UPDATED, 3:24p.m., Oct. 1: Tenants at the Hotel Chelsea have reached a deal with their landlord, an entity called Chelsea Dynasty that was recently taken over by King & Grove, ending two years of litigation over whether the property could be partially converted into a hotel.
The settlement, which covers the 38 members of the Chelsea Tenant Association, calls for a 4.7-month rent abatement, a 20 percent reduction in monthly rent until renovations are complete, exemption from rent increases tied to capital improvements, and the payment of about $100,000 in legal fees, according to attorney Samuel Himmelstein, who represented the group.
The tenants will also be put up in the King & Grove New York at 29 East 29th Street for about a month, in two groups, while the owners finish work that requires the apartments to be vacant. After that, they will be able to continue living at the Hotel Chelsea.
The agreement does not cover nearly 40 tenants who are not part of the association.
The deal comes one month after King & Grove, led by CEO Ed Scheetz, bought out their main financial backers, the Chetrit Group and David Bistricer, who battled tenants for years over renovations at the historic property at 222 West 23rd Street.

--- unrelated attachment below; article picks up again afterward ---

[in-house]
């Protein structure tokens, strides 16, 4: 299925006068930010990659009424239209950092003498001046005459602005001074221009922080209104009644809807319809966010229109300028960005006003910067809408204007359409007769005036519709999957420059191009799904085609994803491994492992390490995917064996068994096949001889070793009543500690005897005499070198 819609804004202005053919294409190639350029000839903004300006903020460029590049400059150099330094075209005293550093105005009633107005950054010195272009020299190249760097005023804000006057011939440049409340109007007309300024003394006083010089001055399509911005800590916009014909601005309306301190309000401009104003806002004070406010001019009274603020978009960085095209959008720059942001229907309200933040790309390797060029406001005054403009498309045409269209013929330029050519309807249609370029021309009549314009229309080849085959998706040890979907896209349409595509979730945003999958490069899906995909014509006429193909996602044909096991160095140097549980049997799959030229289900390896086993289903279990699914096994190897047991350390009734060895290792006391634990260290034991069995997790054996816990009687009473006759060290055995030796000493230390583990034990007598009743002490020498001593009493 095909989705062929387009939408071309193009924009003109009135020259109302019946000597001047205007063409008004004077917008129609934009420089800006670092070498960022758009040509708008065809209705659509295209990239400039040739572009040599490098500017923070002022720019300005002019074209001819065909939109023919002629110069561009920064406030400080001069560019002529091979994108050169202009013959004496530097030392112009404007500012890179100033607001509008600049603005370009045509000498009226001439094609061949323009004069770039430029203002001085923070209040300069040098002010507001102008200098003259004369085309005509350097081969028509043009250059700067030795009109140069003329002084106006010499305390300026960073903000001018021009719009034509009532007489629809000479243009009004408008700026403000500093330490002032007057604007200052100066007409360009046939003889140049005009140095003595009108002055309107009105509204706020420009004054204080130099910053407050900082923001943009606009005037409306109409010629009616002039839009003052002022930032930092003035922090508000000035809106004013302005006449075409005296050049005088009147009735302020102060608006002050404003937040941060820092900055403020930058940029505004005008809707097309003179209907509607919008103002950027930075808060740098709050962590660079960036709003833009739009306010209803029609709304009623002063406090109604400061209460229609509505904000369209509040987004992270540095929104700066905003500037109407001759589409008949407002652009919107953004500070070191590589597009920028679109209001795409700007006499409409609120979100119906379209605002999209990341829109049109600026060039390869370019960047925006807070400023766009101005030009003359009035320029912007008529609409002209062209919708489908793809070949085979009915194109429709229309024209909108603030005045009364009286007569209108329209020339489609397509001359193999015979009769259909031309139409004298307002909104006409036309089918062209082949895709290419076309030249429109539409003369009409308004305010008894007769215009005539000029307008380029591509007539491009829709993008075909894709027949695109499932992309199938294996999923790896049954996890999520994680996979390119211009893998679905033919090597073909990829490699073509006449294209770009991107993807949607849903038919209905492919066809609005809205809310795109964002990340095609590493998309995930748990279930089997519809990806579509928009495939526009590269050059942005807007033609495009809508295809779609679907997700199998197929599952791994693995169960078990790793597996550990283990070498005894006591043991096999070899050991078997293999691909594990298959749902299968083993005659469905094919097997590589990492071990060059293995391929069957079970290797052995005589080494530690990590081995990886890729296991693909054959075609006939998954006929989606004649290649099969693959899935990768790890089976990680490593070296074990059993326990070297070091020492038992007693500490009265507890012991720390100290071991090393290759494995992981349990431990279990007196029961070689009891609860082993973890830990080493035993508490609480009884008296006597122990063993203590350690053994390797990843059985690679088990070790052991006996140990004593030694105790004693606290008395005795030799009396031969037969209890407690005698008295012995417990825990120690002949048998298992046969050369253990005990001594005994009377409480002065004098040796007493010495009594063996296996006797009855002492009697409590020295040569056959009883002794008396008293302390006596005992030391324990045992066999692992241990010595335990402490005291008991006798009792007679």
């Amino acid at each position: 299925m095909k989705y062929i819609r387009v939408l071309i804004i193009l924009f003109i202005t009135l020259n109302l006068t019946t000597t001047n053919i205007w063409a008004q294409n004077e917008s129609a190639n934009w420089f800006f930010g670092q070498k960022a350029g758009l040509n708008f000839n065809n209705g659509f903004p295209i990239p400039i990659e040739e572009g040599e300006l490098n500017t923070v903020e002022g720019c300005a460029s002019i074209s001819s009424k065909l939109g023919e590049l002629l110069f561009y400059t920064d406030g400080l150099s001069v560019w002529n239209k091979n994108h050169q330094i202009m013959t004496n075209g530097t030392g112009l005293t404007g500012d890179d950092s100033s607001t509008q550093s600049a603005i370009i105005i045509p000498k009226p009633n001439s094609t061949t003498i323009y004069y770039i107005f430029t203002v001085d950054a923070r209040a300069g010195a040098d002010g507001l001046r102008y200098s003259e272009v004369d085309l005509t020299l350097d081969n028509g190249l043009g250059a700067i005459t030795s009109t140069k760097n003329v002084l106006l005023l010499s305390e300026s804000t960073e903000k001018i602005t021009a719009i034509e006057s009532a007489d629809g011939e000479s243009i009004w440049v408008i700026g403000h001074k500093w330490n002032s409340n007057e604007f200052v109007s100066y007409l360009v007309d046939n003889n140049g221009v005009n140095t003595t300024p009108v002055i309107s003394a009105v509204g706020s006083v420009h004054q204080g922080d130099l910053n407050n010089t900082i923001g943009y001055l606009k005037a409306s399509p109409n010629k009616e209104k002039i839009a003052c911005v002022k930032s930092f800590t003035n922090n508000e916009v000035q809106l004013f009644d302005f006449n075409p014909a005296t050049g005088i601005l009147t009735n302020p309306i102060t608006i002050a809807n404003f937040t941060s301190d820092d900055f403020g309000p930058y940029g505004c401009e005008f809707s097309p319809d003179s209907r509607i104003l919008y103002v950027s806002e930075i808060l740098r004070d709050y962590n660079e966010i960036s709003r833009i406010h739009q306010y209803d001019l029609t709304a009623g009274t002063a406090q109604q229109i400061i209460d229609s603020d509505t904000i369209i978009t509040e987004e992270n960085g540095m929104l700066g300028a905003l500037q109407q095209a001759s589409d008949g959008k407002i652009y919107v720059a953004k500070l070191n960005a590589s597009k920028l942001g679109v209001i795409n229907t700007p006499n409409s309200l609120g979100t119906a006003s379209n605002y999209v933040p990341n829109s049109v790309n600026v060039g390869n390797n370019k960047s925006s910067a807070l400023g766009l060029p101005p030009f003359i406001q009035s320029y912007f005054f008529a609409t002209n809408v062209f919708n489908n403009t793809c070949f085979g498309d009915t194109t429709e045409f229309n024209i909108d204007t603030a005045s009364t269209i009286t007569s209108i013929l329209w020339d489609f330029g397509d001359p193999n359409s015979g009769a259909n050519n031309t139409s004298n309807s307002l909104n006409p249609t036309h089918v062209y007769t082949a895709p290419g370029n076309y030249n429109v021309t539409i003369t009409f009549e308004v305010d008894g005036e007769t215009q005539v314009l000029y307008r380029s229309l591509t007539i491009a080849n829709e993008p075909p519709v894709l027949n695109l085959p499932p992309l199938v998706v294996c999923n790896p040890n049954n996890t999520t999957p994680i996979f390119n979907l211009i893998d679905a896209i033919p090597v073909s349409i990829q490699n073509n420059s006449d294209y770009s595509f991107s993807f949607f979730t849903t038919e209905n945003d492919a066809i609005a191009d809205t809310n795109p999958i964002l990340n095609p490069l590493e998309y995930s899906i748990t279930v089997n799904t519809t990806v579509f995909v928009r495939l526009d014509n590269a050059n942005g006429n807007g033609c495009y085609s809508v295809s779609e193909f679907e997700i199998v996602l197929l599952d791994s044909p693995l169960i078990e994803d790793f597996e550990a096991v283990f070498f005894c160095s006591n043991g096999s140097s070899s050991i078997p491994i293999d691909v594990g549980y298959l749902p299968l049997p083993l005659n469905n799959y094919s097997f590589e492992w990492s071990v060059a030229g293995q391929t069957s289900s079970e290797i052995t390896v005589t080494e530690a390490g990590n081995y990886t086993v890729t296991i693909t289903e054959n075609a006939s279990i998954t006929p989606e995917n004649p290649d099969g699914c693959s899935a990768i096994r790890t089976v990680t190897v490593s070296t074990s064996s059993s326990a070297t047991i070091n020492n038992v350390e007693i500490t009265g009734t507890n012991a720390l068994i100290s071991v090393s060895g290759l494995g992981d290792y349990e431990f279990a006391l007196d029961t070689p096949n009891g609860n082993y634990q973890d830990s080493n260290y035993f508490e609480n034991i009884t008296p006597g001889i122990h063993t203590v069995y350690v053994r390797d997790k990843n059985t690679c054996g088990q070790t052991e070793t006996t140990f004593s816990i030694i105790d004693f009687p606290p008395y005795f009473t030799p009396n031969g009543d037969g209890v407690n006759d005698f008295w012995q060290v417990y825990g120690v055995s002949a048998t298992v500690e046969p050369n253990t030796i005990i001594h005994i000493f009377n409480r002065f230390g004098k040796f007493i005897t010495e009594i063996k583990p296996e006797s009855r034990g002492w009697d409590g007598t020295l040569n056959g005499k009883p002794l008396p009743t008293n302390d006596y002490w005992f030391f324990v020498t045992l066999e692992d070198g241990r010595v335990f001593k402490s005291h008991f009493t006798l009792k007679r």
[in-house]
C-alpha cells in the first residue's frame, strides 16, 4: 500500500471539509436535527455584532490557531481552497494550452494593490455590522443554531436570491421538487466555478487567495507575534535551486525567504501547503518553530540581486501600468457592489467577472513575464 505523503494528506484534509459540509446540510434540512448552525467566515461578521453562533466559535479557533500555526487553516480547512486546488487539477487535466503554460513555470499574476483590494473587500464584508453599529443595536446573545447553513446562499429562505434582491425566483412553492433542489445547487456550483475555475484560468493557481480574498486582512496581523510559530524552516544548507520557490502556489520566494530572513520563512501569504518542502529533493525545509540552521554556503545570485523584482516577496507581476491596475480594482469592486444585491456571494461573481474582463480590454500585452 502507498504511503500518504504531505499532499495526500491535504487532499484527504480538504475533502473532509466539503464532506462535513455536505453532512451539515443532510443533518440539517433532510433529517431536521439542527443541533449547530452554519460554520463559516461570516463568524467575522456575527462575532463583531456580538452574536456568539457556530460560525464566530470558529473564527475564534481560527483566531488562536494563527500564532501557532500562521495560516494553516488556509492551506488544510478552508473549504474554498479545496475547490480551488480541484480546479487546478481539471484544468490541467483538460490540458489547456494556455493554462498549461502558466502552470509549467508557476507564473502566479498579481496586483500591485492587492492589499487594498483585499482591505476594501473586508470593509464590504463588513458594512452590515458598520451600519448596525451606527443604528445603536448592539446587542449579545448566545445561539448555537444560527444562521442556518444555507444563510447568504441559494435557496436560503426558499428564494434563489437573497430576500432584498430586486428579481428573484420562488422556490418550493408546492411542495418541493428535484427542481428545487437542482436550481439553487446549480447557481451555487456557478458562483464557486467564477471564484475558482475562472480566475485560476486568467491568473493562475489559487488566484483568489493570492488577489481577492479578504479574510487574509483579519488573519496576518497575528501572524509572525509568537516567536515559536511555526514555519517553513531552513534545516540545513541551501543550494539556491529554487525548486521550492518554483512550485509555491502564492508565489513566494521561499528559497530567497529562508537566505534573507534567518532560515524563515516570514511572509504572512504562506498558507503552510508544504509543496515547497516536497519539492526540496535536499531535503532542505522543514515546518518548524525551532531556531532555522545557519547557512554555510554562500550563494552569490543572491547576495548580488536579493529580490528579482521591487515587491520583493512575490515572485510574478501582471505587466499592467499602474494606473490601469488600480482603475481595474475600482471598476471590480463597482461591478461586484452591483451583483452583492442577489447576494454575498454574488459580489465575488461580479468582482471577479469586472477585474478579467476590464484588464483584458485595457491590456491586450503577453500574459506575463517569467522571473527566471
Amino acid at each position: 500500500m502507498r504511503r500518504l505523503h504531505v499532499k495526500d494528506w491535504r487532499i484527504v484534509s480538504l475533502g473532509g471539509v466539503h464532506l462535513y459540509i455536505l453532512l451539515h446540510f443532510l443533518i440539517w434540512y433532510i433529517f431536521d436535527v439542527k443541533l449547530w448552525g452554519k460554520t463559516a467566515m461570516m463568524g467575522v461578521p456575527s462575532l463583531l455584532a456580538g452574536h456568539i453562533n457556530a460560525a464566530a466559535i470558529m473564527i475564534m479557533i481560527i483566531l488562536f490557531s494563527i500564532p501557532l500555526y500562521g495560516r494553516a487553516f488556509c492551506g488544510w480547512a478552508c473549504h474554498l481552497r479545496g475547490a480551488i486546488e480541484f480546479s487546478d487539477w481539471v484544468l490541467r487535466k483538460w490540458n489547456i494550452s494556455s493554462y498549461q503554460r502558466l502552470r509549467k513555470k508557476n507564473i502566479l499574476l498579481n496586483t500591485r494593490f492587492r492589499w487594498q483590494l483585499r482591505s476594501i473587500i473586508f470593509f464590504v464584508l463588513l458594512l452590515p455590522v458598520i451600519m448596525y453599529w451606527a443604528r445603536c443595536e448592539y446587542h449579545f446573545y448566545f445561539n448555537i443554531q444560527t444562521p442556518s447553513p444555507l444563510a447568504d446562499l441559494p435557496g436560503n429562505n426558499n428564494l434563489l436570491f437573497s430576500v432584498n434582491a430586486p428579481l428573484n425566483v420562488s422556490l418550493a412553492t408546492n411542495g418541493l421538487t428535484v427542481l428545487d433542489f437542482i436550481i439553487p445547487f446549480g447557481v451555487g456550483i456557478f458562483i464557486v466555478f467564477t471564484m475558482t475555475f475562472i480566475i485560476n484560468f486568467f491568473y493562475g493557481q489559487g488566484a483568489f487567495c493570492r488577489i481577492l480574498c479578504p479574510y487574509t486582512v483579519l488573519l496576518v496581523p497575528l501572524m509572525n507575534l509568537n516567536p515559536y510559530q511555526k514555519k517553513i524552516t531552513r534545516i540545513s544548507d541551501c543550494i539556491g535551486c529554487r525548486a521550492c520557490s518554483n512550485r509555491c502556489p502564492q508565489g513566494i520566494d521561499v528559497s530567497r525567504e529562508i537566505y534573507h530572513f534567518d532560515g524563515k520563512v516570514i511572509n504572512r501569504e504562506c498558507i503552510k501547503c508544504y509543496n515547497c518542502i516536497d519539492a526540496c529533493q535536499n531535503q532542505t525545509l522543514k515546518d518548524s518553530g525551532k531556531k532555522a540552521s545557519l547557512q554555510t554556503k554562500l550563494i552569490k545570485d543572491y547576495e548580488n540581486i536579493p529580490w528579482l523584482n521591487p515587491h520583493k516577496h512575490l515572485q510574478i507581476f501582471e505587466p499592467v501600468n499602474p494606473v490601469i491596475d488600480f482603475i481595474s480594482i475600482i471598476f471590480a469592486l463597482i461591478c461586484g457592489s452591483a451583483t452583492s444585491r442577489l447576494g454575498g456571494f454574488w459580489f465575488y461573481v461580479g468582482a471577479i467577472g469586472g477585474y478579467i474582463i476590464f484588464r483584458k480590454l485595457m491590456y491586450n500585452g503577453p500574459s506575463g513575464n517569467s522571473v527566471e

The 160-unit landmark building served as the home of some of the country’s most famous musicians and writers, ranging from singer Bob Dylan to writer Charles Bukowski. However, in 2011, the Chetrit Group and Bistricer bought the property with the intention of creating a boutique hotel.
The rent-stabilized tenants and developer Joseph Chetrit had an antagonistic relationship that ultimately led to litigation. The Chelsea Tenants Association sued in 2011, claiming Chetrit failed to fix problems at the hotel in order to drive them out.
Six months ago, work stopped at the property after a construction accident forced water, heat and gas offline. A partial stop work order is still in place, according to city Department of Buildings records.
The tenant deal does not affect the DOB order, but the developers plan to resume renovations in October and finish by early 2014, Himmelstein said.
A spokesperson for King & Grove said the partial stop work order only applies to the roof, and has been lifted for the rest of the building. Pappas confirmed that contractors have already begun renovating the rest of the property.
When Scheetz took over, he promised to repair the relationship with residents.
“This settlement reflects the goal of King & Grove Hotels to implement significant improvements in the way the property is managed during restoration,” Scheetz said in a statement. “When we became involved, our priority was to enter a dialogue with the residents, to enhance it and to make immediate and continuing improvements in living conditions during the hotel’s restoration.”
Zoe Pappas, head of the Chelsea Tenants’ Association, said in a statement that landlord-tenant relations had “dramatically improved” since Scheetz took over ownership of the property on Aug. 27, paving the way for a settlement.
“The agreement enables the owners to perform necessary renovations at the hotel while protecting the rights of Tenants Association members by insulating them from major capital improvement rent increases,” Pappas said.